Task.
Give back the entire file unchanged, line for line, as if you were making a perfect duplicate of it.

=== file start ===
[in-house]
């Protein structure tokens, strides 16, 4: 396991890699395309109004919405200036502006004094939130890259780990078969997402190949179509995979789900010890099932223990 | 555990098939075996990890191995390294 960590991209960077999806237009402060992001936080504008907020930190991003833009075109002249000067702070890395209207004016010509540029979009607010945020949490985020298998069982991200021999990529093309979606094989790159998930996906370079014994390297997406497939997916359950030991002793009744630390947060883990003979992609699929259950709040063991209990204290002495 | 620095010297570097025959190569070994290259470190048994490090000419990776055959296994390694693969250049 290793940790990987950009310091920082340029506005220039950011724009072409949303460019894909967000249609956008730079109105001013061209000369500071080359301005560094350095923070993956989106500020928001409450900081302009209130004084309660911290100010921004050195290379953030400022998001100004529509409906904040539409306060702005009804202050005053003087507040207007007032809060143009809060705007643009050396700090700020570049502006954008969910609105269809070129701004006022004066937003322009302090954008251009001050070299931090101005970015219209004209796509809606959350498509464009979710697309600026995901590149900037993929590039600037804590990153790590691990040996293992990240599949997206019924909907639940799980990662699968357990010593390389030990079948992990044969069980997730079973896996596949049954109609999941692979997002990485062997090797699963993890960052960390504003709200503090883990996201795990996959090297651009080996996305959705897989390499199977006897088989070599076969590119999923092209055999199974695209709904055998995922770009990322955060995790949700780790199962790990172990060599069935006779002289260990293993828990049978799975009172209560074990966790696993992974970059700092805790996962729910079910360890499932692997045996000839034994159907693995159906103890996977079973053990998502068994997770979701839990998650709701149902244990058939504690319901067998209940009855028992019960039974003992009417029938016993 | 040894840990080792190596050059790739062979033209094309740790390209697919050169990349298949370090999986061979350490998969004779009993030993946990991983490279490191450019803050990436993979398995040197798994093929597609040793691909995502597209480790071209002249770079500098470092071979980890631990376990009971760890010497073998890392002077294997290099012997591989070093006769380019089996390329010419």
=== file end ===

[in-house]
């Protein structure tokens, strides 16, 4: 396991890699395309109004919405200036502006004094939130890259780990078969997402190949179509995979789900010890099932223990 | 555990098939075996990890191995390294 960590991209960077999806237009402060992001936080504008907020930190991003833009075109002249000067702070890395209207004016010509540029979009607010945020949490985020298998069982991200021999990529093309979606094989790159998930996906370079014994390297997406497939997916359950030991002793009744630390947060883990003979992609699929259950709040063991209990204290002495 | 620095010297570097025959190569070994290259470190048994490090000419990776055959296994390694693969250049 290793940790990987950009310091920082340029506005220039950011724009072409949303460019894909967000249609956008730079109105001013061209000369500071080359301005560094350095923070993956989106500020928001409450900081302009209130004084309660911290100010921004050195290379953030400022998001100004529509409906904040539409306060702005009804202050005053003087507040207007007032809060143009809060705007643009050396700090700020570049502006954008969910609105269809070129701004006022004066937003322009302090954008251009001050070299931090101005970015219209004209796509809606959350498509464009979710697309600026995901590149900037993929590039600037804590990153790590691990040996293992990240599949997206019924909907639940799980990662699968357990010593390389030990079948992990044969069980997730079973896996596949049954109609999941692979997002990485062997090797699963993890960052960390504003709200503090883990996201795990996959090297651009080996996305959705897989390499199977006897088989070599076969590119999923092209055999199974695209709904055998995922770009990322955060995790949700780790199962790990172990060599069935006779002289260990293993828990049978799975009172209560074990966790696993992974970059700092805790996962729910079910360890499932692997045996000839034994159907693995159906103890996977079973053990998502068994997770979701839990998650709701149902244990058939504690319901067998209940009855028992019960039974003992009417029938016993 | 040894840990080792190596050059790739062979033209094309740790390209697919050169990349298949370090999986061979350490998969004779009993030993946990991983490279490191450019803050990436993979398995040197798994093929597609040793691909995502597209480790071209002249770079500098470092071979980890631990376990009971760890010497073998890392002077294997290099012997591989070093006769380019089996390329010419």